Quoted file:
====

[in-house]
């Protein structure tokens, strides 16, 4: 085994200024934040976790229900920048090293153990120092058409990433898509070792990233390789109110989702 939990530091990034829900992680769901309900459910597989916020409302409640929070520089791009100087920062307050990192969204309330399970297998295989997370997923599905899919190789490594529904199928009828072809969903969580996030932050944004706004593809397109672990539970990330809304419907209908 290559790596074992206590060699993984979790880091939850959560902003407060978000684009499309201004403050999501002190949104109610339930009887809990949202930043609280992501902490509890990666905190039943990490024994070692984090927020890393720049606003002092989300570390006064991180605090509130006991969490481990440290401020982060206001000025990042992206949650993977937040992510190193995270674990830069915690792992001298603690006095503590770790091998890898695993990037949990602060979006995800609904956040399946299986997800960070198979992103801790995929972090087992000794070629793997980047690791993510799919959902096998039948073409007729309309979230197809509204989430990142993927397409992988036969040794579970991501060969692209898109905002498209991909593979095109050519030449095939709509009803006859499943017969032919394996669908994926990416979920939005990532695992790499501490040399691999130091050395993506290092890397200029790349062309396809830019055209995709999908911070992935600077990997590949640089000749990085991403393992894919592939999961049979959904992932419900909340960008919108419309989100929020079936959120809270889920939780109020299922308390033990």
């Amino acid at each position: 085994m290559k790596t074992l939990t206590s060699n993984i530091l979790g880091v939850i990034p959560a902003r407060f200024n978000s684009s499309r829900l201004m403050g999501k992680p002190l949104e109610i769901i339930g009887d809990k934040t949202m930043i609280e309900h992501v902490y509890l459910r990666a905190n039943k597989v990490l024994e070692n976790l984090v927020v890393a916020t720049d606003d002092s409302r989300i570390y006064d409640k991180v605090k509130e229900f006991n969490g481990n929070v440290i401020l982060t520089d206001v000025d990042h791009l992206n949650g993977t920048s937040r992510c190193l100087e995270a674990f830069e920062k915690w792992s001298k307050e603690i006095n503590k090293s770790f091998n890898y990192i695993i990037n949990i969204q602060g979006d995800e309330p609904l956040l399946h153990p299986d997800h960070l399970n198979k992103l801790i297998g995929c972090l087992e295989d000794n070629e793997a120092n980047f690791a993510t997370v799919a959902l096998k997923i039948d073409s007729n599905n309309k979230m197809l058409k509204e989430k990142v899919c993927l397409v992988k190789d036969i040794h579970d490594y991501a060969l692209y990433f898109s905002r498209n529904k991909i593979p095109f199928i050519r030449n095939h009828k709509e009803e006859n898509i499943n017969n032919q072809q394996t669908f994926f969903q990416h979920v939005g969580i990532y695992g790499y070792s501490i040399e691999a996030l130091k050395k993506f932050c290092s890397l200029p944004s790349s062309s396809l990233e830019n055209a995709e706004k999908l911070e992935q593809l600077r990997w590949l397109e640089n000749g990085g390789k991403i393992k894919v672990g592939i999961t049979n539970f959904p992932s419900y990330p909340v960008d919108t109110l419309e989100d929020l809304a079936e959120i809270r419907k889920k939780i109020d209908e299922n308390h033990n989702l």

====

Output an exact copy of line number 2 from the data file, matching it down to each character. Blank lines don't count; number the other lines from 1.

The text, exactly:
């Protein structure tokens, strides 16, 4: 085994200024934040976790229900920048090293153990120092058409990433898509070792990233390789109110989702 939990530091990034829900992680769901309900459910597989916020409302409640929070520089791009100087920062307050990192969204309330399970297998295989997370997923599905899919190789490594529904199928009828072809969903969580996030932050944004706004593809397109672990539970990330809304419907209908 290559790596074992206590060699993984979790880091939850959560902003407060978000684009499309201004403050999501002190949104109610339930009887809990949202930043609280992501902490509890990666905190039943990490024994070692984090927020890393720049606003002092989300570390006064991180605090509130006991969490481990440290401020982060206001000025990042992206949650993977937040992510190193995270674990830069915690792992001298603690006095503590770790091998890898695993990037949990602060979006995800609904956040399946299986997800960070198979992103801790995929972090087992000794070629793997980047690791993510799919959902096998039948073409007729309309979230197809509204989430990142993927397409992988036969040794579970991501060969692209898109905002498209991909593979095109050519030449095939709509009803006859499943017969032919394996669908994926990416979920939005990532695992790499501490040399691999130091050395993506290092890397200029790349062309396809830019055209995709999908911070992935600077990997590949640089000749990085991403393992894919592939999961049979959904992932419900909340960008919108419309989100929020079936959120809270889920939780109020299922308390033990």